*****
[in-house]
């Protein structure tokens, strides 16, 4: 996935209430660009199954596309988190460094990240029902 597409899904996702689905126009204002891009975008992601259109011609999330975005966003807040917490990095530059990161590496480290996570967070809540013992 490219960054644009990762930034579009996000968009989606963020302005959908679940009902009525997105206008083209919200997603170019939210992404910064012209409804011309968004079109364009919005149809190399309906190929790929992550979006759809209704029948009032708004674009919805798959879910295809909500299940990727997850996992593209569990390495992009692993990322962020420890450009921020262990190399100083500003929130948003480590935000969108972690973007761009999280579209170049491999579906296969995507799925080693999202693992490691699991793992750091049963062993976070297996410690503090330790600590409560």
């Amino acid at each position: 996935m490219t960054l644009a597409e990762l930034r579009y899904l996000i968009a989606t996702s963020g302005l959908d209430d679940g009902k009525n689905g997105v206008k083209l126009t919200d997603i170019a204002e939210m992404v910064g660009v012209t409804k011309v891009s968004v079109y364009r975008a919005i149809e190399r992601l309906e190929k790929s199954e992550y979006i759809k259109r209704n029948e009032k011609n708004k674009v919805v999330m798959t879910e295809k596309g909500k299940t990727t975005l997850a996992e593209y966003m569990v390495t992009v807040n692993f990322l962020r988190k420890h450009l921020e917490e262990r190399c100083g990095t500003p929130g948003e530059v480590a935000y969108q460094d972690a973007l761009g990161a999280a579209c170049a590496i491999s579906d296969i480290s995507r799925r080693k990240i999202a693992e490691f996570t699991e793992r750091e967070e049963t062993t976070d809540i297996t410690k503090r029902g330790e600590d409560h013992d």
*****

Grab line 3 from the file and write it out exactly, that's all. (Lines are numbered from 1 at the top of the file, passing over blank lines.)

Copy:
């Amino acid at each position: 996935m490219t960054l644009a597409e990762l930034r579009y899904l996000i968009a989606t996702s963020g302005l959908d209430d679940g009902k009525n689905g997105v206008k083209l126009t919200d997603i170019a204002e939210m992404v910064g660009v012209t409804k011309v891009s968004v079109y364009r975008a919005i149809e190399r992601l309906e190929k790929s199954e992550y979006i759809k259109r209704n029948e009032k011609n708004k674009v919805v999330m798959t879910e295809k596309g909500k299940t990727t975005l997850a996992e593209y966003m569990v390495t992009v807040n692993f990322l962020r988190k420890h450009l921020e917490e262990r190399c100083g990095t500003p929130g948003e530059v480590a935000y969108q460094d972690a973007l761009g990161a999280a579209c170049a590496i491999s579906d296969i480290s995507r799925r080693k990240i999202a693992e490691f996570t699991e793992r750091e967070e049963t062993t976070d809540i297996t410690k503090r029902g330790e600590d409560h013992d």